Learn Which Addiction Treatment Program is Right for Your Recovery

For decades, treatment for drug and alcohol addiction meant “rehab,” the 28-day residential programs popularized on TV. But not everyone can, or should, uproot their lives for a month.

Today, folks with substance use disorder (SUD), whether addiction to opioids, meth, or alcohol, have a wide range of treatment options.

Many patients shift from one type of treatment to another as they move through the phases of recovery and gain stability, support, and confidence.

To help you feel more in control and make the best choice for your unique situation, we’ve summarized nine of the most common treatment programs here. 

SPECIALIZED Medication-assisted treatment (mat)

What it is: MAT is the opposite of “cold turkey”: Just as nicotine gum helps smokers quit tobacco, medication helps SUD patients maintain sobriety by suppressing withdrawal symptoms and cravings. MAT is highly effective for patients with opioid use disorder (OUD) and is commonly provided in specialized outpatient clinics. Some OUD patients wean off the medication after a few years. Others remain on a low dose indefinitely, just as many patients with depression take antidepressants long-term. The two government-approved medications for opioid addiction are buprenorphine (Suboxone®) and methadone. Most outpatient clinics specialize in one or the other.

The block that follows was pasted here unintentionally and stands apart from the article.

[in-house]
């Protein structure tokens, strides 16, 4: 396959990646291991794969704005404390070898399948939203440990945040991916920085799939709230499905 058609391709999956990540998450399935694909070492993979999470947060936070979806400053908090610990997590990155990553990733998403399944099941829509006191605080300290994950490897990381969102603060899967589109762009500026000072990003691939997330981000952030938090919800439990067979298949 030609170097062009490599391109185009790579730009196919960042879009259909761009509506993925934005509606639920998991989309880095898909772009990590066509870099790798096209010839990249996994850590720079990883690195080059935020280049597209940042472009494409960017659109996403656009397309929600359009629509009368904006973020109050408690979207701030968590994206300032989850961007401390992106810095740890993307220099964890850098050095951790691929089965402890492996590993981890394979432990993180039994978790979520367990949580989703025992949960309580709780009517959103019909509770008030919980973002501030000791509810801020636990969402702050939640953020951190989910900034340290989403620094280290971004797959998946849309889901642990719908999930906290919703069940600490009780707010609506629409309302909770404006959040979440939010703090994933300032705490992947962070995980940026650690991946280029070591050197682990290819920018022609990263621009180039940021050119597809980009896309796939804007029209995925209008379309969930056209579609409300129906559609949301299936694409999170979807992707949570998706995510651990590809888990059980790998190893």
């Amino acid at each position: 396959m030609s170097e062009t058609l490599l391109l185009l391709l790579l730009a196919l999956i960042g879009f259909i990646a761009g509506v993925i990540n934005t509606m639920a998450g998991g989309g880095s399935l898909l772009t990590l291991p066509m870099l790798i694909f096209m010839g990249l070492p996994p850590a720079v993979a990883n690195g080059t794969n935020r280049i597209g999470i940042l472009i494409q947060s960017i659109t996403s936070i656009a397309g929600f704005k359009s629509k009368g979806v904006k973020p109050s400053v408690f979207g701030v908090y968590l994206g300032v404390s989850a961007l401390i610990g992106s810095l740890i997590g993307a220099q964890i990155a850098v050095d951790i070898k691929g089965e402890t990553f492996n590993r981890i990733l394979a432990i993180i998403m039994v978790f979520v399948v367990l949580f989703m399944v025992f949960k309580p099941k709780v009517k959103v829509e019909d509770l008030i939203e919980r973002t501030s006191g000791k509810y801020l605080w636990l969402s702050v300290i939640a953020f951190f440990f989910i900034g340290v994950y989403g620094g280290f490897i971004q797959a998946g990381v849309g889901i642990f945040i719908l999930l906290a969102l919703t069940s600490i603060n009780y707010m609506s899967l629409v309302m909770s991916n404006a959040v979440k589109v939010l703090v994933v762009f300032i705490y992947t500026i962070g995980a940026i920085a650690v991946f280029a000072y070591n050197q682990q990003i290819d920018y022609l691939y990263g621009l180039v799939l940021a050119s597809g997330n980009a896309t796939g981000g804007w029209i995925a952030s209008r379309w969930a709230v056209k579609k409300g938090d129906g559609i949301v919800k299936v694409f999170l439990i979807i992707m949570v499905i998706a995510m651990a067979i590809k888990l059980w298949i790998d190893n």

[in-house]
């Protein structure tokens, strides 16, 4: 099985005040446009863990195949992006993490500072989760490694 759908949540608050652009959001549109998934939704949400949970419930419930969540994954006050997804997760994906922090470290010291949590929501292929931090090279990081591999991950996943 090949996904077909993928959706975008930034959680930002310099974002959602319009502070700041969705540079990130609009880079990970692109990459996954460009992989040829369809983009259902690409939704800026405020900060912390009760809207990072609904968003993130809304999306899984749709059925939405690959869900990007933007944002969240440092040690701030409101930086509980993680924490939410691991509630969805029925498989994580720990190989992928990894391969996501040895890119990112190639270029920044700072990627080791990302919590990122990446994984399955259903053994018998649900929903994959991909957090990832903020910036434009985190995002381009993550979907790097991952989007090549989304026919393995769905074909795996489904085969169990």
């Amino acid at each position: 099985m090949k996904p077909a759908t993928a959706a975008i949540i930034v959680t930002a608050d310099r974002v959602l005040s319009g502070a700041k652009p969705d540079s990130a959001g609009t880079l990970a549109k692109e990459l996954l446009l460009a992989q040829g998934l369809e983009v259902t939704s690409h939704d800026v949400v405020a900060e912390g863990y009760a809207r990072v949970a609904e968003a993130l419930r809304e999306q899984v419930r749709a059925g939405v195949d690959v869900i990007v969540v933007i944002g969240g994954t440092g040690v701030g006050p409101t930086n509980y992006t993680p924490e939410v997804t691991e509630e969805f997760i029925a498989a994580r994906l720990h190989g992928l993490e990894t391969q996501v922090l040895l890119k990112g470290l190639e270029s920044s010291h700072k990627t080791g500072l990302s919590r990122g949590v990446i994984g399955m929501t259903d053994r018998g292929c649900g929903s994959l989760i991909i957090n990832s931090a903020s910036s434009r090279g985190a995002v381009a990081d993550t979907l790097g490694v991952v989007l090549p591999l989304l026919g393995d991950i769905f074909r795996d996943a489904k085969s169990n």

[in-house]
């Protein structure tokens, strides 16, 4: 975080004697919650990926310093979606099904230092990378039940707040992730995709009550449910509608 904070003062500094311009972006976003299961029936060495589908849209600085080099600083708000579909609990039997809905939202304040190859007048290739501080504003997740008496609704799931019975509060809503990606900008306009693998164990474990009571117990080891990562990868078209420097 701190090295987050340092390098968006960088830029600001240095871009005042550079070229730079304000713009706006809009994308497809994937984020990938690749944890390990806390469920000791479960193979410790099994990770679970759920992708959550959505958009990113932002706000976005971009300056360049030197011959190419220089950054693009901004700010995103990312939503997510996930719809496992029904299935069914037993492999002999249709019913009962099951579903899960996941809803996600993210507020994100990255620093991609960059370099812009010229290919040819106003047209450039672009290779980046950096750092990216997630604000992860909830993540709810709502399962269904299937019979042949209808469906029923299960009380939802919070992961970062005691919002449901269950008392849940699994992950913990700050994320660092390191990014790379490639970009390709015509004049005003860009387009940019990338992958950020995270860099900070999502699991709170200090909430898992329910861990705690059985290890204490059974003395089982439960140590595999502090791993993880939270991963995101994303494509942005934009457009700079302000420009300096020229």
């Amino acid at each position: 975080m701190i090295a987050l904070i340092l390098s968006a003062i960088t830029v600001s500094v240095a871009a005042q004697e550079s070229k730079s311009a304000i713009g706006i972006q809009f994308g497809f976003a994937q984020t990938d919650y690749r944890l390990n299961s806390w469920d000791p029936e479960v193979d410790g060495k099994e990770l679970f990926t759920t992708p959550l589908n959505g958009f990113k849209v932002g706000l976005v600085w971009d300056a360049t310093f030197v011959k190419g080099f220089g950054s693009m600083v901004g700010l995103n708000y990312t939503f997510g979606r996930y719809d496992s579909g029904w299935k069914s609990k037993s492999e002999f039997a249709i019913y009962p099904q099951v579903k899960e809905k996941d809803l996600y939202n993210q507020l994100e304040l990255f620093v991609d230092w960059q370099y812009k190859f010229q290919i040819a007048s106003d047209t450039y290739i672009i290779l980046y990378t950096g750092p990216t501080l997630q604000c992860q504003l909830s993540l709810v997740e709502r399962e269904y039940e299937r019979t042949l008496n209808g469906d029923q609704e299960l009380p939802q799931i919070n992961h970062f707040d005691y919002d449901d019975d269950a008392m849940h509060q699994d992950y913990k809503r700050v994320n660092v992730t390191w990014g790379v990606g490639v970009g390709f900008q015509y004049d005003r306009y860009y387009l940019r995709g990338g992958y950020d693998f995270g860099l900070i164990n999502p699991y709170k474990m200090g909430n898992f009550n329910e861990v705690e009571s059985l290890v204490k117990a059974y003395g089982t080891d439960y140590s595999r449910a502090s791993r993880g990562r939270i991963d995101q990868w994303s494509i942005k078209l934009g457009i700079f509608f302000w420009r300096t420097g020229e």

Office-based opioid treatment (OBOT)

What it is: An outpatient clinic that prescribes buprenorphine (such as Suboxone®). Over the past decade, OBOTs like Ideal Option have become more widespread as the popularity of Suboxone has increased. Suboxone combines two drugs: the dominant ingredient buprenorphine, which suppresses withdrawal and cravings, and naloxone, which stops patients from experiencing a “high” from the medication. Patients receive a prescription that must be filled at the pharmacy.